Since this is the last review we have to complete, are there any margins for delay, for an extension of the program.

Not really, because extending the program is always politically difficult. It’s not totally excluded, but as the situation has really improved, I think we should not even think about it. We have enough time, there was a good start of the review, so I don’t see why we should not be able to conclude all this over the next few months.

And under what kind of surveillance will Greece be after the end of the programme. There is much discussion about this.

Regling. I know. And I think one has to understand that there are three layers of surveillance. The first one is the normal surveillance that exists for every member state of the European Union and member of the euro area. All countries are subject to that, to the Stability and Growth Pact, to the Macroeconomic Imbalances Procedure. So also countries like Austria, the Netherlands are subject to that. Including Greece. Second, for countries that have received money from European institutions, like the ESM, there is a post-program monitoring. This applies also to Greece, Ireland, Portugal, Cyprus and Spain. We call it Early Warning System at the ESM, which we have to do, to check on a regular basis that the country is able to repay. So, like the other countries, Greece will be subject to that.

This means that the representatives of the institutions come to Greece, we have reviews…

Exactly, so we know that, we do it in the other countries, as I said, like Ireland, Portugal. We go on a regular basis to those countries, together with the European Commission and the ECB, we look at the economic situation, the fiscal situation, policy decisions. This will also happen in Greece. And then there might be a third layer, which is not decided yet. But as we are looking at the possibility of additional debt relief, as was promised by the euro group two years ago, when it was decided that Greece can obtain additional debt relief, if needed, at the end of the programme. That will be decided over the next few months, whether such debt relief is needed. And then surveillance might be tightened because…

That would need a new programme?

No, it’s not a new programme. It’s not a programme, not with additional conditionality, but there are commitments as part of the current programme, that have already been taken. Like maintaining the primary surplus until 2022 at three and a half percent, that’s one example. And we would certainly want to check whether this commitment is really maintained. There are also decisions already taken on additional tax reform, pension reforms, coming in 2019, so we want to check whether that is really done. So it’s those kinds of things, not a new programme, not new conditionality, but checking that the existing commitments are lived up to and remain in place.

Mr. Regling, some express concerns about Greece getting back to the old habits. Do you share these concerns and what would that mean?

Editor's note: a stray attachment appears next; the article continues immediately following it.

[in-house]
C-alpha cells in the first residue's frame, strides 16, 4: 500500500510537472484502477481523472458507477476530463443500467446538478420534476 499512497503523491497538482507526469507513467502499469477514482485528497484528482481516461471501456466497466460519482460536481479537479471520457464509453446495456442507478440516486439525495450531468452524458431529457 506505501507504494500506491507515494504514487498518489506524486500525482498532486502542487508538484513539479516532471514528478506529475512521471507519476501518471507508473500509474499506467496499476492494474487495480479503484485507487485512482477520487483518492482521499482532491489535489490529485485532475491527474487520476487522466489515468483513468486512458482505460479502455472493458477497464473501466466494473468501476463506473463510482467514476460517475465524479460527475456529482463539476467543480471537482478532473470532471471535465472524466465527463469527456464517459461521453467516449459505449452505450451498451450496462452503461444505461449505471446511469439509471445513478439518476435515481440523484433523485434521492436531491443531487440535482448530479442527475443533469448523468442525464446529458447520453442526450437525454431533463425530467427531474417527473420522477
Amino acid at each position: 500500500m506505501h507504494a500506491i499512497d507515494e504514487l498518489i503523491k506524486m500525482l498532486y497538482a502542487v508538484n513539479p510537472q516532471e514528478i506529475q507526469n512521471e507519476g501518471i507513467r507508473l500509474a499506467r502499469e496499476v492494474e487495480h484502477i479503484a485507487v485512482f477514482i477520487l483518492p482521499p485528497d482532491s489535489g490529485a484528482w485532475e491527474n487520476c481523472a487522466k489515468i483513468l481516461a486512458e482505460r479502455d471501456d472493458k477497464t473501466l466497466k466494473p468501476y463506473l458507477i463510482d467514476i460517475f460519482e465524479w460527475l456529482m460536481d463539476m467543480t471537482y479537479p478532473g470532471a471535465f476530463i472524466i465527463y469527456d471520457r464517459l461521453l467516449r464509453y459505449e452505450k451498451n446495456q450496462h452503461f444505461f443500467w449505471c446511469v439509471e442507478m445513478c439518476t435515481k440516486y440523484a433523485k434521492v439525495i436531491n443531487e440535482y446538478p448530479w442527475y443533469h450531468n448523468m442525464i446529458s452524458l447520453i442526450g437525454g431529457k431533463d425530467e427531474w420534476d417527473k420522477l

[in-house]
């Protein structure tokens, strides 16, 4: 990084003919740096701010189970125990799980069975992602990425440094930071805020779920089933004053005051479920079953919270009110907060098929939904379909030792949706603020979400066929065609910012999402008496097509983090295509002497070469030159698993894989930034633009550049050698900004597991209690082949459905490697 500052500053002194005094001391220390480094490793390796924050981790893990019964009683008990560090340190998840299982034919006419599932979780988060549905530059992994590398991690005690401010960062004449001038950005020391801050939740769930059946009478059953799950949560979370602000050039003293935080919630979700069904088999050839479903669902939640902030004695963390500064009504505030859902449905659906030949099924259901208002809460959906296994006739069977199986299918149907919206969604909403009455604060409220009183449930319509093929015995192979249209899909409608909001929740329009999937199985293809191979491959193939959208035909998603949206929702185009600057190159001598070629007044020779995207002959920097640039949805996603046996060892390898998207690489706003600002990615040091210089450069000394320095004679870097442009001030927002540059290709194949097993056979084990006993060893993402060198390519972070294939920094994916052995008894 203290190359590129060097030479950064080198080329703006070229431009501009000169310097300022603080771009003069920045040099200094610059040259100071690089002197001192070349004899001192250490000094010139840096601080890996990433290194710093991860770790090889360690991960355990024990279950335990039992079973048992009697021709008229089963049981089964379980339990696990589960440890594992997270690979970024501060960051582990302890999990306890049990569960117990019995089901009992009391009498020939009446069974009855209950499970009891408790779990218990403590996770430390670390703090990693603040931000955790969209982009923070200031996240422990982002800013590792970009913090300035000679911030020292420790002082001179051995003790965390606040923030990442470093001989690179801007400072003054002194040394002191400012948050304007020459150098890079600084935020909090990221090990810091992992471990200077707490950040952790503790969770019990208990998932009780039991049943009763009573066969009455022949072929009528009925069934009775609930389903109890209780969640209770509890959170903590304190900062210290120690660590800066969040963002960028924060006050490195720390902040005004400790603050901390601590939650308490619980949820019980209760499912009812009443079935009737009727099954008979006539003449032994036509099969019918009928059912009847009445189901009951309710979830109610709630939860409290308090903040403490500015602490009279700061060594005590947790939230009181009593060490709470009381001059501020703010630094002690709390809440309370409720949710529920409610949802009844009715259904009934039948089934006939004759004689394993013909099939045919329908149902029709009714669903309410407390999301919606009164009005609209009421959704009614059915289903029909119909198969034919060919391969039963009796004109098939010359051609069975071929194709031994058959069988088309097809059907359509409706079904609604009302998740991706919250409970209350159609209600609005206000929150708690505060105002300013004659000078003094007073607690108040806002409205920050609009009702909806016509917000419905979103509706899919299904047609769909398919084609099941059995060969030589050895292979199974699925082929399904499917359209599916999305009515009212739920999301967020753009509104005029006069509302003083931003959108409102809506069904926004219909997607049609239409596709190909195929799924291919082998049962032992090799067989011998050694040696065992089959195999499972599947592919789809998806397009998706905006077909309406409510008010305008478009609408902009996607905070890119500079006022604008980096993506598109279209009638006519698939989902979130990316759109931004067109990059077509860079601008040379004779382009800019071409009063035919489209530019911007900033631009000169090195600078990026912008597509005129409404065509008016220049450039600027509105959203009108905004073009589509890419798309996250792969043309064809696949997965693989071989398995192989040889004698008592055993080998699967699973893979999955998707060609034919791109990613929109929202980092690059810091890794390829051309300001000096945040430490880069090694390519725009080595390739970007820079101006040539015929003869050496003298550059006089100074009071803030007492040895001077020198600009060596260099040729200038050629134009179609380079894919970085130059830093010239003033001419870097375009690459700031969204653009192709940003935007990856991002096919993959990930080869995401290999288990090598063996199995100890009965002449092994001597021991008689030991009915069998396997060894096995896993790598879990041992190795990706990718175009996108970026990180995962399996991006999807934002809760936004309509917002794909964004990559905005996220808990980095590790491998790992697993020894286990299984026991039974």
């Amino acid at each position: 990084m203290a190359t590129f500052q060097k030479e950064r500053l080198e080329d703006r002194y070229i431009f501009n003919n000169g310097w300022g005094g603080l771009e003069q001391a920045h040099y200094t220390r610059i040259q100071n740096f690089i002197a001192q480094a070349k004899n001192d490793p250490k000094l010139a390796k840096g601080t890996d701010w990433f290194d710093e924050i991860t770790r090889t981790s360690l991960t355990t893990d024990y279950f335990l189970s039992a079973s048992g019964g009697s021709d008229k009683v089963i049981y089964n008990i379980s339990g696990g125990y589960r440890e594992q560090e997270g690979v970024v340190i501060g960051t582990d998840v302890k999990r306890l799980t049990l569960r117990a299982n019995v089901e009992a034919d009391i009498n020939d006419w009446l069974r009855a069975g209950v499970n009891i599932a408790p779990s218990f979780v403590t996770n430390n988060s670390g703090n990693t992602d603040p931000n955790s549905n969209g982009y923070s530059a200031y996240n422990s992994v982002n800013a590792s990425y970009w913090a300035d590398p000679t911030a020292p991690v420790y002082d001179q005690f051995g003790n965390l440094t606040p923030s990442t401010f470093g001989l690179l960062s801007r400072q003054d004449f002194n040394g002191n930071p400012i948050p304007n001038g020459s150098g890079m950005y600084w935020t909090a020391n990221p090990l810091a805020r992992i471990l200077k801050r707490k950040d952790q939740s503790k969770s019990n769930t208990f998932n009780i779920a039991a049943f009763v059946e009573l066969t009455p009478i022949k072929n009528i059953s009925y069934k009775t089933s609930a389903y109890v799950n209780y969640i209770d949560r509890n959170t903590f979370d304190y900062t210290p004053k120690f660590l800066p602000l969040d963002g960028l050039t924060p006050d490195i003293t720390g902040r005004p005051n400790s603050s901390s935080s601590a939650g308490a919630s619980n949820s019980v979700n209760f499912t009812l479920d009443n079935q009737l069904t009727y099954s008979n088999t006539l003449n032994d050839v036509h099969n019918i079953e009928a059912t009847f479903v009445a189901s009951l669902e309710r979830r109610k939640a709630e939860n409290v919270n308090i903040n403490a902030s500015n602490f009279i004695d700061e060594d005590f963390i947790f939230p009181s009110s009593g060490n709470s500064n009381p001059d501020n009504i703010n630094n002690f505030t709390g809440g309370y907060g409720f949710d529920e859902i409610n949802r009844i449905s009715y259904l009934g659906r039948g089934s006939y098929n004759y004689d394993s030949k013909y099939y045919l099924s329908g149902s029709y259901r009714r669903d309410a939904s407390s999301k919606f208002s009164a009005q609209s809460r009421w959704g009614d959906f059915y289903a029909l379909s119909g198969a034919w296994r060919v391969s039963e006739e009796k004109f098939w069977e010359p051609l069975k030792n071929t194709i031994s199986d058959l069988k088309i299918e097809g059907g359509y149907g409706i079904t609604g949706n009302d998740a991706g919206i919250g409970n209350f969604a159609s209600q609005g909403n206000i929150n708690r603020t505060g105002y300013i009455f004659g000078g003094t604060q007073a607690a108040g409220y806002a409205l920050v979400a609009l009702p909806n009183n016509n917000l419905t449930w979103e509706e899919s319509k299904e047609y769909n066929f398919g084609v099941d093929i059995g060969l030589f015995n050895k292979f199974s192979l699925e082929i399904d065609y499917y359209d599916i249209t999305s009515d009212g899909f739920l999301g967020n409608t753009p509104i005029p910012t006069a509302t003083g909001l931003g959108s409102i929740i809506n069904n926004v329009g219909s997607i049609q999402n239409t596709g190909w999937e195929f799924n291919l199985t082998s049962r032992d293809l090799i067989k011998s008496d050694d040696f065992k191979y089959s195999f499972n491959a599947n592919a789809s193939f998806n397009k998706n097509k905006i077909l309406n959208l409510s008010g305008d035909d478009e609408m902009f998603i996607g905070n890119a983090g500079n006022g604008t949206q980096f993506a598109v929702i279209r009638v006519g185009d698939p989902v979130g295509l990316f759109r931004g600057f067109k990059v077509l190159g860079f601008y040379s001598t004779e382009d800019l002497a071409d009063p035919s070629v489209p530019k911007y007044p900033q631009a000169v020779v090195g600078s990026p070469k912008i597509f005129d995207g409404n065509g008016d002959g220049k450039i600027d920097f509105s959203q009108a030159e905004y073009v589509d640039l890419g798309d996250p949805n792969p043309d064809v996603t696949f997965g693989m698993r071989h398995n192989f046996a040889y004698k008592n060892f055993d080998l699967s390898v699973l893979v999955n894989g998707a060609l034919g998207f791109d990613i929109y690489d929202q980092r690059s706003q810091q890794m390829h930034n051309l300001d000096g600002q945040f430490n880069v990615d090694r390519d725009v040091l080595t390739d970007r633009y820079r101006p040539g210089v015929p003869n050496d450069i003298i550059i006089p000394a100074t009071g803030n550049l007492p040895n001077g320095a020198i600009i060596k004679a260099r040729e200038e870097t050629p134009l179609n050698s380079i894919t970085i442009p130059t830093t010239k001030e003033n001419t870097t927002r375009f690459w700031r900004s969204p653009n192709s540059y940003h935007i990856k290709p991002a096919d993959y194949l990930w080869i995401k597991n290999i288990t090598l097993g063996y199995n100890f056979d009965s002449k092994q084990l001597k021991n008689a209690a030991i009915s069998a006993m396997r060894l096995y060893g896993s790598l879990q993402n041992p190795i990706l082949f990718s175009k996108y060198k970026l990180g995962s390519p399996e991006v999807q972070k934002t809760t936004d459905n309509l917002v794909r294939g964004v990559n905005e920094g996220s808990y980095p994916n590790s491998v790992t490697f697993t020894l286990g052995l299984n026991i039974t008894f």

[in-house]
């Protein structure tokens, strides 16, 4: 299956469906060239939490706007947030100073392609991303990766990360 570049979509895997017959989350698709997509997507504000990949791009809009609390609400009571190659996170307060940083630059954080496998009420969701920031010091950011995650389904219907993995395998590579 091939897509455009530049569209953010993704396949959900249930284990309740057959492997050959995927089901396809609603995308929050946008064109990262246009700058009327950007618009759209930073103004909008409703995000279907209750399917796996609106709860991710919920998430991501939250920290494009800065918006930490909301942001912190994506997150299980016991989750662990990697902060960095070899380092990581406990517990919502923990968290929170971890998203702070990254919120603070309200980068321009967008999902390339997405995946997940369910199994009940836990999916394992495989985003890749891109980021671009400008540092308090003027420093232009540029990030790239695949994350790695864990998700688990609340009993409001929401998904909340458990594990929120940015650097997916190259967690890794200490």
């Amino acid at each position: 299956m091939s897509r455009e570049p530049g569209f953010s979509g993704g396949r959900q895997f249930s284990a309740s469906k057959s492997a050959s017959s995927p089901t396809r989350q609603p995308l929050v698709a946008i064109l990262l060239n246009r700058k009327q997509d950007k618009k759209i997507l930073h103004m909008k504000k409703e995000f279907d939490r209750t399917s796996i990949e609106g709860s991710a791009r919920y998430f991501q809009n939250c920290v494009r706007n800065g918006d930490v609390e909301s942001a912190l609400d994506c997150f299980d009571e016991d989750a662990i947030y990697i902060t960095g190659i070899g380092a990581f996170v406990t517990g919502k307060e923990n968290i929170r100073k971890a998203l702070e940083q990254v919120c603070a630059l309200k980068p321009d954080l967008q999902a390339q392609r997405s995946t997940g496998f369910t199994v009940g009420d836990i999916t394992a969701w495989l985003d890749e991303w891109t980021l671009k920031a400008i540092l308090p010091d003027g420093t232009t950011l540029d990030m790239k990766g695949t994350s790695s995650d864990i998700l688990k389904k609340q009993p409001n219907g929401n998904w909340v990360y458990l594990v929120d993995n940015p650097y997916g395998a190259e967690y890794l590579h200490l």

Well, I don’t know what is meant by old habits. I hope it does not mean running big fiscal deficits, raising incomes faster than productivity, which led, by 2009, to a serious deterioration in competitiveness. That’s why the trade deficit, current account deficit, was very, very large – the largest in Europe. Those old habits, hopefully will never come back. Because we know now very well, and I think Greece realizes, that this ended in very difficult situations and required, then, tough adjustment. Adjustment was needed to correct what went wrong the previous ten years. So I hope that is not meant by old habits. But I am confident that together we all have learned what works. The government has implemented now, for many year, important reforms, that make the economy less vulnerable, it doesn’t mean that it’s not vulnerable still a bit, but much less than a few years ago. We see that growth is coming back. According to all forecasts, it will accelerate this year and be good in 2019. The fiscal house is back in order, competiveness is back, exports are growing, so that should continue and that is very important. It does not mean that everything is done, I think it’s important to continue to strengthen public administration, the legal system, privatization must continue, there are some professions that are still pretty closed, so to look at these all things in order to strengthen the growth potential will continue to be important.

Mr. Regling, following the figures and given that Greek people are really tired of fiscal measures, can you reassure the Greek people that no more fiscal measure will be needed.

Yes, I think everything is in place. We know that with the fiscal over performance in the last two years, then in 2020, an already agreed fiscal stimulus package will kick in. So actually the population will see the opposite of what happened the last few years. There will be positive effects coming from the fiscal side and I think it will be important to lower tax rates actually to strengthen the growth potential and that is exactly the…

Is there room for lowering taxation?